Although still very much in its infancy, the U.S. utility-scale battery storage market has existed in earnest since 2011 led by one dominant battery chemistry choice: lithium. According to data through 2021 from the U.S. EIA, 97.95% of utility-scale batteries installed in the United States were lithium-based. While there are significant battery projects in the works (the country currently has 9 GW of utility-scale batteries under operation and a 26.4-GW construction pipeline), the lion’s share will still be lithium-ion, due to its early acceptance and established installation codes.
But lithium is by no means the only available option. Other battery technologies — whether metal-, sodium- or flow-based — are elbowing their way into the conversation. For large-scale developers concerned about both the climate-threatened world and increasingly stretched supply chains, domestically produced lithium alternatives are becoming more attractive.
“There were many years where folks wouldn’t give us the time of day. They had lead-acid and it was working or were investing in lithium,” said Ann Marie Augustus, COO and co-founder of zinc-alkaline battery maker Urban Electric Power (UEP), which began its manufacturing path in 2014. “The one thing that came out of this whole post-COVID supply chain chaos is that folks took a different look at what was available, specifically a second look at alternatives to lithium-based technology.”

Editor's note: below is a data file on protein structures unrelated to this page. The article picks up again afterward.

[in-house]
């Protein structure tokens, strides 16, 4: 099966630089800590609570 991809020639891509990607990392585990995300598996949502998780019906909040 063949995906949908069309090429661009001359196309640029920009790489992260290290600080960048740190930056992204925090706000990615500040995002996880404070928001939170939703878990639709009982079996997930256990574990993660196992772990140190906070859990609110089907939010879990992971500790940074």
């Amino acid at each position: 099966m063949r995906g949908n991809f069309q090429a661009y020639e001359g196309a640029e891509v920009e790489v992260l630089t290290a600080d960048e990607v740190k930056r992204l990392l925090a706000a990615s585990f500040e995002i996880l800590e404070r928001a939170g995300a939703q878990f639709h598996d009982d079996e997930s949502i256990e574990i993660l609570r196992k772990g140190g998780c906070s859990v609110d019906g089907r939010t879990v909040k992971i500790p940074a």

Interrupted supply chains and labor concerns have caused the U.S. solar and storage industries to look inward for product options. Installation and manufacturing tax credits included in the Inflation Reduction Act have also encouraged more battery factories to set up shop stateside. Most new factory announcements have been lithium-based, with much of that lithium capacity going toward electric vehicle batteries, something solar and storage developer Pine Gate Renewables is aware of — and therefore seeking lithium-alternatives.
“We’re not transitioning away from lithium. We’re more thinking about it as having a toolbox of different options, different technologies to understand what’s out there and what’s the best fit for our projects,” said Emily Leonard, Pine Gate market strategy associate. “Lithium has been deployed [already] at the utility scale, so it’s well understood. But there are competing industries for those pouch cells. Alternative chemistries could have advantages there and less competition overall.”
Non-lithium battery makers are taking advantage of this new acceptance. Increased interest in EnerVenue’s nickel-hydrogen battery is allowing the company to expand out of its 100-MWh pilot line in Fremont, California, to a 1-GWh new-build facility outside Louisville, Kentucky.
“We’re sold out for a long time. We got firm orders and are now approaching nearly 1 GWh total [in sales], which is the first phase of our gigafactory,” said Jorg Heinemann, EnerVenue CEO. “All of this makes it very clear that customers value the differentiation. There’s very little operating expense on our battery. That’s worth a huge amount to a customer, more than we thought. And that’s reflected in the demand we have.”
The benefits of lithium-alternatives — lack of thermal runaway, longer cycle-life and durability — are major selling points for these battery makers, even though the companies and batteries themselves are largely unproven. While not demonstrated on a large-scale, EnerVenue’s battery technology has history — nickel-hydrogen batteries have been used for years in satellite and space applications.